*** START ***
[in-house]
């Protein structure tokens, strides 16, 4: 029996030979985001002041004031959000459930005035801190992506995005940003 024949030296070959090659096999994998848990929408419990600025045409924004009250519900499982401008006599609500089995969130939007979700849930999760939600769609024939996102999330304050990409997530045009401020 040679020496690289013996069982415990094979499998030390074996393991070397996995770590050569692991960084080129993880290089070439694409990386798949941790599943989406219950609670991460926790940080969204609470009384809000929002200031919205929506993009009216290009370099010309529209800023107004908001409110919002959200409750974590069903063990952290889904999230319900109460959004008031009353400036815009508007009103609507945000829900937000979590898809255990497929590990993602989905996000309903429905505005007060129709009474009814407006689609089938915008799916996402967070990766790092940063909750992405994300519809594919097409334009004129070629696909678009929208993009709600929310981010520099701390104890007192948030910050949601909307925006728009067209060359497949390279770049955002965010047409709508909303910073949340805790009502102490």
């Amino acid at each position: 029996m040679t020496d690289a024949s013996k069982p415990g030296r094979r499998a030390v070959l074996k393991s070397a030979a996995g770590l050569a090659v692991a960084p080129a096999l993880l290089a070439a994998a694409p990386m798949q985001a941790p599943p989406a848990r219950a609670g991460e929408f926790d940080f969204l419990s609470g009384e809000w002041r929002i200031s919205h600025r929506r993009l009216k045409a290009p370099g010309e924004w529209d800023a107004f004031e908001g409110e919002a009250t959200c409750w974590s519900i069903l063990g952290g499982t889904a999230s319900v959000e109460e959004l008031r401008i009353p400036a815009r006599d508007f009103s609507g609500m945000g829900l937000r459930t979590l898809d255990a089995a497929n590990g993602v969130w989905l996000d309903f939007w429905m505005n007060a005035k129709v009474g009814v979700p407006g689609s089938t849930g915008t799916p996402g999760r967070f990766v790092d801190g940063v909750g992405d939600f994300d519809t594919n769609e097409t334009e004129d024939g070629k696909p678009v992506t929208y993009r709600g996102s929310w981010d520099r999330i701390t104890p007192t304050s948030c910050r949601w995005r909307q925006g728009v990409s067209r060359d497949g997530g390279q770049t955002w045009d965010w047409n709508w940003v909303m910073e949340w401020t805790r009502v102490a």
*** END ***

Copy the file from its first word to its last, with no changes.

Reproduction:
[in-house]
């Protein structure tokens, strides 16, 4: 029996030979985001002041004031959000459930005035801190992506995005940003 024949030296070959090659096999994998848990929408419990600025045409924004009250519900499982401008006599609500089995969130939007979700849930999760939600769609024939996102999330304050990409997530045009401020 040679020496690289013996069982415990094979499998030390074996393991070397996995770590050569692991960084080129993880290089070439694409990386798949941790599943989406219950609670991460926790940080969204609470009384809000929002200031919205929506993009009216290009370099010309529209800023107004908001409110919002959200409750974590069903063990952290889904999230319900109460959004008031009353400036815009508007009103609507945000829900937000979590898809255990497929590990993602989905996000309903429905505005007060129709009474009814407006689609089938915008799916996402967070990766790092940063909750992405994300519809594919097409334009004129070629696909678009929208993009709600929310981010520099701390104890007192948030910050949601909307925006728009067209060359497949390279770049955002965010047409709508909303910073949340805790009502102490």
């Amino acid at each position: 029996m040679t020496d690289a024949s013996k069982p415990g030296r094979r499998a030390v070959l074996k393991s070397a030979a996995g770590l050569a090659v692991a960084p080129a096999l993880l290089a070439a994998a694409p990386m798949q985001a941790p599943p989406a848990r219950a609670g991460e929408f926790d940080f969204l419990s609470g009384e809000w002041r929002i200031s919205h600025r929506r993009l009216k045409a290009p370099g010309e924004w529209d800023a107004f004031e908001g409110e919002a009250t959200c409750w974590s519900i069903l063990g952290g499982t889904a999230s319900v959000e109460e959004l008031r401008i009353p400036a815009r006599d508007f009103s609507g609500m945000g829900l937000r459930t979590l898809d255990a089995a497929n590990g993602v969130w989905l996000d309903f939007w429905m505005n007060a005035k129709v009474g009814v979700p407006g689609s089938t849930g915008t799916p996402g999760r967070f990766v790092d801190g940063v909750g992405d939600f994300d519809t594919n769609e097409t334009e004129d024939g070629k696909p678009v992506t929208y993009r709600g996102s929310w981010d520099r999330i701390t104890p007192t304050s948030c910050r949601w995005r909307q925006g728009v990409s067209r060359d497949g997530g390279q770049t955002w045009d965010w047409n709508w940003v909303m910073e949340w401020t805790r009502v102490a």